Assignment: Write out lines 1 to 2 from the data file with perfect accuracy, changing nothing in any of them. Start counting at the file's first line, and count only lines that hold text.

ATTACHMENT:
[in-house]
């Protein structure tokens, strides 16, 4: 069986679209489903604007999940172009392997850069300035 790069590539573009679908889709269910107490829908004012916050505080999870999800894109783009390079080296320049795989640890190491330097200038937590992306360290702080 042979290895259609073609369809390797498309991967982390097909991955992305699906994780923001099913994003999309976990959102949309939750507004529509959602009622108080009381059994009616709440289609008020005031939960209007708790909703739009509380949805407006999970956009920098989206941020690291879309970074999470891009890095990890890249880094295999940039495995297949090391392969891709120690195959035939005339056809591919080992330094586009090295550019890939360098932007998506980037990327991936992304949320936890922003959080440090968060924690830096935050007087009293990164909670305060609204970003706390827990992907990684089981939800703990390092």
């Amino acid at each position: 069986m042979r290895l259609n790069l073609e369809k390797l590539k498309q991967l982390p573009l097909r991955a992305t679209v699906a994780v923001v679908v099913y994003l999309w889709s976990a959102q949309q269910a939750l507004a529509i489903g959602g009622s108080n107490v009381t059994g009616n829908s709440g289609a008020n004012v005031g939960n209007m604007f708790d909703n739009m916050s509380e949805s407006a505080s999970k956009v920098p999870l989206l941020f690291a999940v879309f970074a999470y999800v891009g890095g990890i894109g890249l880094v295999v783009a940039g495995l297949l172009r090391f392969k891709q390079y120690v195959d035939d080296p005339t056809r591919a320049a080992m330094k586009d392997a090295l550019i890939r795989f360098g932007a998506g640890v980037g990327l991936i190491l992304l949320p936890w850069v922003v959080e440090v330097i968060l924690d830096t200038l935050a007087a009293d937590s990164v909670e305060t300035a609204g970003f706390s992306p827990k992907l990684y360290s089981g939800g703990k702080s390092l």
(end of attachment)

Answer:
[in-house]
């Protein structure tokens, strides 16, 4: 069986679209489903604007999940172009392997850069300035 790069590539573009679908889709269910107490829908004012916050505080999870999800894109783009390079080296320049795989640890190491330097200038937590992306360290702080 042979290895259609073609369809390797498309991967982390097909991955992305699906994780923001099913994003999309976990959102949309939750507004529509959602009622108080009381059994009616709440289609008020005031939960209007708790909703739009509380949805407006999970956009920098989206941020690291879309970074999470891009890095990890890249880094295999940039495995297949090391392969891709120690195959035939005339056809591919080992330094586009090295550019890939360098932007998506980037990327991936992304949320936890922003959080440090968060924690830096935050007087009293990164909670305060609204970003706390827990992907990684089981939800703990390092």